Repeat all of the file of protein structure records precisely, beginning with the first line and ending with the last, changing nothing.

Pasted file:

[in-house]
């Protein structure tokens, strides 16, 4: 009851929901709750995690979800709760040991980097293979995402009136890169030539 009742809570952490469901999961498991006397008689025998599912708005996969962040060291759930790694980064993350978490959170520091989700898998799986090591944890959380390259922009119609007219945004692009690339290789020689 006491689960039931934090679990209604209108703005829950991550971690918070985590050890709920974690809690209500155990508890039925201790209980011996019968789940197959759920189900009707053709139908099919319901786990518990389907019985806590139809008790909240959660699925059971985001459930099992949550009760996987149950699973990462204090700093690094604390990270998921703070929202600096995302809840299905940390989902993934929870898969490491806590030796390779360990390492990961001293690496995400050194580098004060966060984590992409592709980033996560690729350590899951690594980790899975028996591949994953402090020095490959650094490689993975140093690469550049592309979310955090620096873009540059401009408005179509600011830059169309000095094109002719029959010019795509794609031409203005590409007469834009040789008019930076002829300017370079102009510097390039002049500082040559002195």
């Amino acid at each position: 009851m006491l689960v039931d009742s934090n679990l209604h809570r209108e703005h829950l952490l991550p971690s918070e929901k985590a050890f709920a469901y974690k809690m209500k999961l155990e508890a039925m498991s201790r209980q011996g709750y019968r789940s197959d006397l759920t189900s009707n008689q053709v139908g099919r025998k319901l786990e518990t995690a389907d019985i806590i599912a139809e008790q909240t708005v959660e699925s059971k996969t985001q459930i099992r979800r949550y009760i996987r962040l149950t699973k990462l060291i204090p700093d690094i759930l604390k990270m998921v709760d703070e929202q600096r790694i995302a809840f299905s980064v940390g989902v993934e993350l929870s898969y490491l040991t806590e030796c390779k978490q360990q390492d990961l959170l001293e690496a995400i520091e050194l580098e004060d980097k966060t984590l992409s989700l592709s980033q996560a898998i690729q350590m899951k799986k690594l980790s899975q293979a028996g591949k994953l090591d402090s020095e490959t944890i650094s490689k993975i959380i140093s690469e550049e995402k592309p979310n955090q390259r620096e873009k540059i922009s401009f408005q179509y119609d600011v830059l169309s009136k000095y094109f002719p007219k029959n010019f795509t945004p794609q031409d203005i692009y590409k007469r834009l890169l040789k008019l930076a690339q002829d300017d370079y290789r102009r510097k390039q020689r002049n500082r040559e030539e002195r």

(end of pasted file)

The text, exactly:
[in-house]
């Protein structure tokens, strides 16, 4: 009851929901709750995690979800709760040991980097293979995402009136890169030539 009742809570952490469901999961498991006397008689025998599912708005996969962040060291759930790694980064993350978490959170520091989700898998799986090591944890959380390259922009119609007219945004692009690339290789020689 006491689960039931934090679990209604209108703005829950991550971690918070985590050890709920974690809690209500155990508890039925201790209980011996019968789940197959759920189900009707053709139908099919319901786990518990389907019985806590139809008790909240959660699925059971985001459930099992949550009760996987149950699973990462204090700093690094604390990270998921703070929202600096995302809840299905940390989902993934929870898969490491806590030796390779360990390492990961001293690496995400050194580098004060966060984590992409592709980033996560690729350590899951690594980790899975028996591949994953402090020095490959650094490689993975140093690469550049592309979310955090620096873009540059401009408005179509600011830059169309000095094109002719029959010019795509794609031409203005590409007469834009040789008019930076002829300017370079102009510097390039002049500082040559002195």
């Amino acid at each position: 009851m006491l689960v039931d009742s934090n679990l209604h809570r209108e703005h829950l952490l991550p971690s918070e929901k985590a050890f709920a469901y974690k809690m209500k999961l155990e508890a039925m498991s201790r209980q011996g709750y019968r789940s197959d006397l759920t189900s009707n008689q053709v139908g099919r025998k319901l786990e518990t995690a389907d019985i806590i599912a139809e008790q909240t708005v959660e699925s059971k996969t985001q459930i099992r979800r949550y009760i996987r962040l149950t699973k990462l060291i204090p700093d690094i759930l604390k990270m998921v709760d703070e929202q600096r790694i995302a809840f299905s980064v940390g989902v993934e993350l929870s898969y490491l040991t806590e030796c390779k978490q360990q390492d990961l959170l001293e690496a995400i520091e050194l580098e004060d980097k966060t984590l992409s989700l592709s980033q996560a898998i690729q350590m899951k799986k690594l980790s899975q293979a028996g591949k994953l090591d402090s020095e490959t944890i650094s490689k993975i959380i140093s690469e550049e995402k592309p979310n955090q390259r620096e873009k540059i922009s401009f408005q179509y119609d600011v830059l169309s009136k000095y094109f002719p007219k029959n010019f795509t945004p794609q031409d203005i692009y590409k007469r834009l890169l040789k008019l930076a690339q002829d300017d370079y290789r102009r510097k390039q020689r002049n500082r040559e030539e002195r």